Galaxy Note 4 users will want to keep an eye out, especially T-Mobile Galaxy Note 4 users in the United States. T-Mobile was first to the Galaxy S6, Galaxy S6 Edge and Galaxy S5 updates. Why not this one?

Samsung Galaxy Android 5.1.1 Problems to Continue

As the Android 5.1.1 Lollipop update gains ground, we expect to hear and see more complaints about Android 5.1.1 problems on the Galaxy S6, Galaxy S6 Edge and others.

We’ve already seen some initial reports of Android 5.1.1 problems on the Galaxy S6, Galaxy S6 Edge and Galaxy S5. These complaints will grow if and when the update hits more U.S. carriers and more international versions of these devices. We also expect to hear about Galaxy Note 4 Android 5.1.1 problems.

Verizon Galaxy Note 4 Lollipop Update Review - 1

This shouldn’t be surprising to hear. Android updates, even bug fixers like Android 5.1.1, are never perfect. There are ways to minimize the risk of running into issues but there’s no way to guarantee a bug-free update. You’re always taking a risk installing new software.

We’ve put together steps to take before the update, some release date tips and some fixes for common Samsung Galaxy Android 5.1.1 problems. Take a look at those if you’re at all concerned.

Samsung Galaxy Android M Release Next

Google hasn’t rolled out any new Android Lollipop updates and it appears poised to deliver a new version of Android 5.1.1 rather than Android 5.1.2. So, we’d expect the Android M release that’s coming in Q3 to Nexus devices to be the next version of Android for Galaxy Lollipop users.

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Samsung hasn’t confirmed anything but we don’t expect it to make anything concrete until after Google makes the inevitable release date announcement later this year.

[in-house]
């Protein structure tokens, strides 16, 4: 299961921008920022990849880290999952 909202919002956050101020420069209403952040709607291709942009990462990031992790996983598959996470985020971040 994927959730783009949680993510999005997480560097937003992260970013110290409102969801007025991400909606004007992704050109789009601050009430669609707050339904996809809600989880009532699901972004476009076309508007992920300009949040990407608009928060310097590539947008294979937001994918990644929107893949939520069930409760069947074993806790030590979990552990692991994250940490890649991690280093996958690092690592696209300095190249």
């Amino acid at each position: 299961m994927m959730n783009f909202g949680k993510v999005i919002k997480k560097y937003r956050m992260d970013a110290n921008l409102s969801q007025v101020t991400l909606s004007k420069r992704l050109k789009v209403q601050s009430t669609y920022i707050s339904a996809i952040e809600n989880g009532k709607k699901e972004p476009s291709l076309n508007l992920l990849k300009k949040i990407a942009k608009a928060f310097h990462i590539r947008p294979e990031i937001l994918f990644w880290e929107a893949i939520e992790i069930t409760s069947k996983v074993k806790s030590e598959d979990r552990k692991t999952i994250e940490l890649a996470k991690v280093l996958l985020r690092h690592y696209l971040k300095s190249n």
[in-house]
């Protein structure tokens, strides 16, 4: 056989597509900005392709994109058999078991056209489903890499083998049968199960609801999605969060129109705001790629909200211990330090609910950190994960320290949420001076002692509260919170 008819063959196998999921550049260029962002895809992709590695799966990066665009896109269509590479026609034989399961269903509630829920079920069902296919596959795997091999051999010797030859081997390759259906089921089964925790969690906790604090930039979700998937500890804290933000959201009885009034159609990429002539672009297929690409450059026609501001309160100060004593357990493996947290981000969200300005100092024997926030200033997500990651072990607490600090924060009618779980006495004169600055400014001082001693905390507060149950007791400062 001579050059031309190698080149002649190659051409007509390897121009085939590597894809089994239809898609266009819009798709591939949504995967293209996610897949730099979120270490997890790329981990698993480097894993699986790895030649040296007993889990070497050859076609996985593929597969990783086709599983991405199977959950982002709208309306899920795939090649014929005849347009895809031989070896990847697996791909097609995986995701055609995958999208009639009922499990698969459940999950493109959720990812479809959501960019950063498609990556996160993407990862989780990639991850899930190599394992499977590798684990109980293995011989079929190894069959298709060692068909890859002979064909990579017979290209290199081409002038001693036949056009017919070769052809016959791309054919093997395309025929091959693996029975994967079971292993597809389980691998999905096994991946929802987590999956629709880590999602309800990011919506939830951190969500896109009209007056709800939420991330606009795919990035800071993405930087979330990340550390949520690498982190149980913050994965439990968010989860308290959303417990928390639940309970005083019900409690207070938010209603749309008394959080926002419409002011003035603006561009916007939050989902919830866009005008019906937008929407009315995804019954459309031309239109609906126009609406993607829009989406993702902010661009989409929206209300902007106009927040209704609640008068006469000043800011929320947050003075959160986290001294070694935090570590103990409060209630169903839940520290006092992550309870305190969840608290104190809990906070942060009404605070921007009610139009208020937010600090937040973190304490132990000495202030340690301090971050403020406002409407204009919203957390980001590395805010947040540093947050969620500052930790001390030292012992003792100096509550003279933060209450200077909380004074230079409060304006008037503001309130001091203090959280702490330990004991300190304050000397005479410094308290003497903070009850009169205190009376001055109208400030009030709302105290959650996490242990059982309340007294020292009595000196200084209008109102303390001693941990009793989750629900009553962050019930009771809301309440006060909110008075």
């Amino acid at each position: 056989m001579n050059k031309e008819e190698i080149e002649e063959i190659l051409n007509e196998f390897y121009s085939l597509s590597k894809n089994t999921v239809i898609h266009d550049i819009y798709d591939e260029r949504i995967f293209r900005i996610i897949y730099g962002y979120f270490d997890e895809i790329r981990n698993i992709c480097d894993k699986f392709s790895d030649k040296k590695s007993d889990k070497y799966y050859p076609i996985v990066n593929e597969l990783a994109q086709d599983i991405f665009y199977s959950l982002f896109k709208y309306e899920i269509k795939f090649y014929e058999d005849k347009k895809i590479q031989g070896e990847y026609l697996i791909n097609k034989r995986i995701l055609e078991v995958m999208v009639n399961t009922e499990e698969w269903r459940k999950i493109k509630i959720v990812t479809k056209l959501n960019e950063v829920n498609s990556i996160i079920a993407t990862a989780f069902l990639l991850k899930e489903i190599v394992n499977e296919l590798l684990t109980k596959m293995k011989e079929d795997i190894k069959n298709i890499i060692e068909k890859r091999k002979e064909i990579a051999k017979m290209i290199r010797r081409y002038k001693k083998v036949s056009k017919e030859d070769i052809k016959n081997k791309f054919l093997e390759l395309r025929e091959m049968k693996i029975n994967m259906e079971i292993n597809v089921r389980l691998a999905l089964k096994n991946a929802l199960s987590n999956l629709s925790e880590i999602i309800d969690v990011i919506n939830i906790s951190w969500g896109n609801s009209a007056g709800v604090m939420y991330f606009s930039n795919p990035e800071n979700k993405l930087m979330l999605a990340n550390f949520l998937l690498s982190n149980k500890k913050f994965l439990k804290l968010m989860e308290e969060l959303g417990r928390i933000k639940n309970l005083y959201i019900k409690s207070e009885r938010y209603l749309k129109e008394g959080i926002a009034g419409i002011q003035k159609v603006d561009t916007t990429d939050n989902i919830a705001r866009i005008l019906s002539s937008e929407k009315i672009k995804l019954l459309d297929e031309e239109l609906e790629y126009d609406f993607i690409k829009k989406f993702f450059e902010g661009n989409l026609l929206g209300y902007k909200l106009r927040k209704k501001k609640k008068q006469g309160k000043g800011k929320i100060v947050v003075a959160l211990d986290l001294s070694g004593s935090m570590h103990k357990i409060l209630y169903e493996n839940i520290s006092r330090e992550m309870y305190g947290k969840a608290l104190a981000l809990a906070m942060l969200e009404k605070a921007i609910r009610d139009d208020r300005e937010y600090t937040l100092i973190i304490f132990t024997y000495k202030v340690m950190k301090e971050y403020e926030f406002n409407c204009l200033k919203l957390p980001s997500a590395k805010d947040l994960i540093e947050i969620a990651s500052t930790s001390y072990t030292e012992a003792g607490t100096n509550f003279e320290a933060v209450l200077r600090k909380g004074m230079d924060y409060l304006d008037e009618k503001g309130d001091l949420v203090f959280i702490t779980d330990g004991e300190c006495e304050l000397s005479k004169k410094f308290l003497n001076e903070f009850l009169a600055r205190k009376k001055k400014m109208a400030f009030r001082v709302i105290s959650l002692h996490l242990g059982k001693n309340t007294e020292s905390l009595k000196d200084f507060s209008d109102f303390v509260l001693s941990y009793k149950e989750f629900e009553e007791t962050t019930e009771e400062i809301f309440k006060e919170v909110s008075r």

The Android M release date is rumored for August. We’d expect the bulk of Samsung’s Galaxy Android M updates to come a few months after that.

Android M to Fix Android 5.1.1 Problems

We mentioned that Android 5.1.1 is causing problems for some Galaxy owners. If third-party fixes don’t work, we’d expect Android M to tackle many lingering Lollipop problems including any issues with Android 5.1.1.

Android M is aimed at improving performance on Android devices and we expect many of its under-the-hood improvements to extend to Samsung’s devices. Will it be perfect? Nope. But we do expect it to wipe out many of the problems that have plagued Android 5.1.1 and other versions of Lollipop.

For more on Android M, take a look at the slideshow below.

Android M vs Android 5.1 Lollipop Walkthrough: What’s New So Far

Android 5.1 vs Android M - Lockscreen

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Android 5.1 vs Android M - Lockscreen

With Android 5.0 Google slightly changed the lockscreen and made everything very clean and simple, and they've done the same with Android M. In the developer preview build you'll only notice one change, and that is the addition of quick swipe to unlock right into voice controls for Google Now.

On the bottom of the lockscreen are three icons. The middle unlocks into the phone, the right side unlocks right to the camera for quick access to instantly take photos, and on the left we have a microphone. This doesn't unlock your phone, and instead fires up Google Now voice controls. This can be used to make a call, ask for directions, "go to gottabemobile.com" and any other voice command. Google removed the quick launch to the dialer, and replaced it with Google Now voice controls.